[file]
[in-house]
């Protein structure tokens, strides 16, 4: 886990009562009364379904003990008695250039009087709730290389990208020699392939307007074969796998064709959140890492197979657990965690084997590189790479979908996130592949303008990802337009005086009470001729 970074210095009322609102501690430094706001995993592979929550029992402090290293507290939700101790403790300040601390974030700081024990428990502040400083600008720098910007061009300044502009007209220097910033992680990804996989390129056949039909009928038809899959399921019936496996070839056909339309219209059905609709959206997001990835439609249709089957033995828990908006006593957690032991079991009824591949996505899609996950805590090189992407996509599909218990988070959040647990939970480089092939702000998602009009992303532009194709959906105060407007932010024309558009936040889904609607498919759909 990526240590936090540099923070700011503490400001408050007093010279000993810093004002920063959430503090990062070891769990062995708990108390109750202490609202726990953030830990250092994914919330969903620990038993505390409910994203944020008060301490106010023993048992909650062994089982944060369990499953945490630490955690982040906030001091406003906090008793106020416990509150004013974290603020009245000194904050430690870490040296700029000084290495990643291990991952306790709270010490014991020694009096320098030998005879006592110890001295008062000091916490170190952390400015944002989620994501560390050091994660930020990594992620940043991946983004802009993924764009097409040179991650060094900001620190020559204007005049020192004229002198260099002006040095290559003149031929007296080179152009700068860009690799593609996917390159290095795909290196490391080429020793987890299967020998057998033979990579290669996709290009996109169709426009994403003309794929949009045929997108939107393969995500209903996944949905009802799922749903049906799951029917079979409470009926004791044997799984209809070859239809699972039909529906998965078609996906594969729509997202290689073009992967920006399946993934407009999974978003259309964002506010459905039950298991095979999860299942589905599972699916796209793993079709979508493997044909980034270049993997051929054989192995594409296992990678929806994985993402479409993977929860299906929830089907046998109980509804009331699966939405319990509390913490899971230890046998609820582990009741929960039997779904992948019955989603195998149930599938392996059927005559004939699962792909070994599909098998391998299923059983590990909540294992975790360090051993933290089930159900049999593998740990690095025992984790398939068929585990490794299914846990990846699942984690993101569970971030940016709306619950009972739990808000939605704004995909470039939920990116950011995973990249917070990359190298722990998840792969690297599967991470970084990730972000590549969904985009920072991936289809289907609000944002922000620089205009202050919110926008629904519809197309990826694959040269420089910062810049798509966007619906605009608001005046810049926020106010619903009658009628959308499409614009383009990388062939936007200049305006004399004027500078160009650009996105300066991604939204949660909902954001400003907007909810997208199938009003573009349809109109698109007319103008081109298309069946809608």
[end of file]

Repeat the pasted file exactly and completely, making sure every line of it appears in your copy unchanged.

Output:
[in-house]
């Protein structure tokens, strides 16, 4: 886990009562009364379904003990008695250039009087709730290389990208020699392939307007074969796998064709959140890492197979657990965690084997590189790479979908996130592949303008990802337009005086009470001729 970074210095009322609102501690430094706001995993592979929550029992402090290293507290939700101790403790300040601390974030700081024990428990502040400083600008720098910007061009300044502009007209220097910033992680990804996989390129056949039909009928038809899959399921019936496996070839056909339309219209059905609709959206997001990835439609249709089957033995828990908006006593957690032991079991009824591949996505899609996950805590090189992407996509599909218990988070959040647990939970480089092939702000998602009009992303532009194709959906105060407007932010024309558009936040889904609607498919759909 990526240590936090540099923070700011503490400001408050007093010279000993810093004002920063959430503090990062070891769990062995708990108390109750202490609202726990953030830990250092994914919330969903620990038993505390409910994203944020008060301490106010023993048992909650062994089982944060369990499953945490630490955690982040906030001091406003906090008793106020416990509150004013974290603020009245000194904050430690870490040296700029000084290495990643291990991952306790709270010490014991020694009096320098030998005879006592110890001295008062000091916490170190952390400015944002989620994501560390050091994660930020990594992620940043991946983004802009993924764009097409040179991650060094900001620190020559204007005049020192004229002198260099002006040095290559003149031929007296080179152009700068860009690799593609996917390159290095795909290196490391080429020793987890299967020998057998033979990579290669996709290009996109169709426009994403003309794929949009045929997108939107393969995500209903996944949905009802799922749903049906799951029917079979409470009926004791044997799984209809070859239809699972039909529906998965078609996906594969729509997202290689073009992967920006399946993934407009999974978003259309964002506010459905039950298991095979999860299942589905599972699916796209793993079709979508493997044909980034270049993997051929054989192995594409296992990678929806994985993402479409993977929860299906929830089907046998109980509804009331699966939405319990509390913490899971230890046998609820582990009741929960039997779904992948019955989603195998149930599938392996059927005559004939699962792909070994599909098998391998299923059983590990909540294992975790360090051993933290089930159900049999593998740990690095025992984790398939068929585990490794299914846990990846699942984690993101569970971030940016709306619950009972739990808000939605704004995909470039939920990116950011995973990249917070990359190298722990998840792969690297599967991470970084990730972000590549969904985009920072991936289809289907609000944002922000620089205009202050919110926008629904519809197309990826694959040269420089910062810049798509966007619906605009608001005046810049926020106010619903009658009628959308499409614009383009990388062939936007200049305006004399004027500078160009650009996105300066991604939204949660909902954001400003907007909810997208199938009003573009349809109109698109007319103008081109298309069946809608």